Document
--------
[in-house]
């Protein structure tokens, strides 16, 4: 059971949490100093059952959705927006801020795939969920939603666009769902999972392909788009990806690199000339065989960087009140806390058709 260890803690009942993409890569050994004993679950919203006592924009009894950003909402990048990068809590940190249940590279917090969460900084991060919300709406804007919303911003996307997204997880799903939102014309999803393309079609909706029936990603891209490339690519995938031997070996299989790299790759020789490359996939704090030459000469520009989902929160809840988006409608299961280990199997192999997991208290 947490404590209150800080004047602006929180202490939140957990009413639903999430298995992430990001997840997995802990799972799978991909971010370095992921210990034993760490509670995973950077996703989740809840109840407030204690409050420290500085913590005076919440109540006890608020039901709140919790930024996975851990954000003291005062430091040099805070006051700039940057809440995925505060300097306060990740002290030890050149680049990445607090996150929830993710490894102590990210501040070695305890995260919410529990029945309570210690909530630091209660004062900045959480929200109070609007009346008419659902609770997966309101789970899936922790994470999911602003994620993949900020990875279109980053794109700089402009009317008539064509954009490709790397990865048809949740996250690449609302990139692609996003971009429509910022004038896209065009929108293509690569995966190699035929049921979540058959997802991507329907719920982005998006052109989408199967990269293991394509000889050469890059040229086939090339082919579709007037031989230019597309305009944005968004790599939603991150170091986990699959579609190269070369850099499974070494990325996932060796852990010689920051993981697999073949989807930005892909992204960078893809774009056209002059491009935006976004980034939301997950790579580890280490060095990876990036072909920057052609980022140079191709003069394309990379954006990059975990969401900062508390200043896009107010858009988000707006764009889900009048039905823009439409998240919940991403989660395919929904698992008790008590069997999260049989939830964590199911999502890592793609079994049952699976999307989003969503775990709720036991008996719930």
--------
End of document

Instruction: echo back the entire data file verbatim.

[in-house]
């Protein structure tokens, strides 16, 4: 059971949490100093059952959705927006801020795939969920939603666009769902999972392909788009990806690199000339065989960087009140806390058709 260890803690009942993409890569050994004993679950919203006592924009009894950003909402990048990068809590940190249940590279917090969460900084991060919300709406804007919303911003996307997204997880799903939102014309999803393309079609909706029936990603891209490339690519995938031997070996299989790299790759020789490359996939704090030459000469520009989902929160809840988006409608299961280990199997192999997991208290 947490404590209150800080004047602006929180202490939140957990009413639903999430298995992430990001997840997995802990799972799978991909971010370095992921210990034993760490509670995973950077996703989740809840109840407030204690409050420290500085913590005076919440109540006890608020039901709140919790930024996975851990954000003291005062430091040099805070006051700039940057809440995925505060300097306060990740002290030890050149680049990445607090996150929830993710490894102590990210501040070695305890995260919410529990029945309570210690909530630091209660004062900045959480929200109070609007009346008419659902609770997966309101789970899936922790994470999911602003994620993949900020990875279109980053794109700089402009009317008539064509954009490709790397990865048809949740996250690449609302990139692609996003971009429509910022004038896209065009929108293509690569995966190699035929049921979540058959997802991507329907719920982005998006052109989408199967990269293991394509000889050469890059040229086939090339082919579709007037031989230019597309305009944005968004790599939603991150170091986990699959579609190269070369850099499974070494990325996932060796852990010689920051993981697999073949989807930005892909992204960078893809774009056209002059491009935006976004980034939301997950790579580890280490060095990876990036072909920057052609980022140079191709003069394309990379954006990059975990969401900062508390200043896009107010858009988000707006764009889900009048039905823009439409998240919940991403989660395919929904698992008790008590069997999260049989939830964590199911999502890592793609079994049952699976999307989003969503775990709720036991008996719930």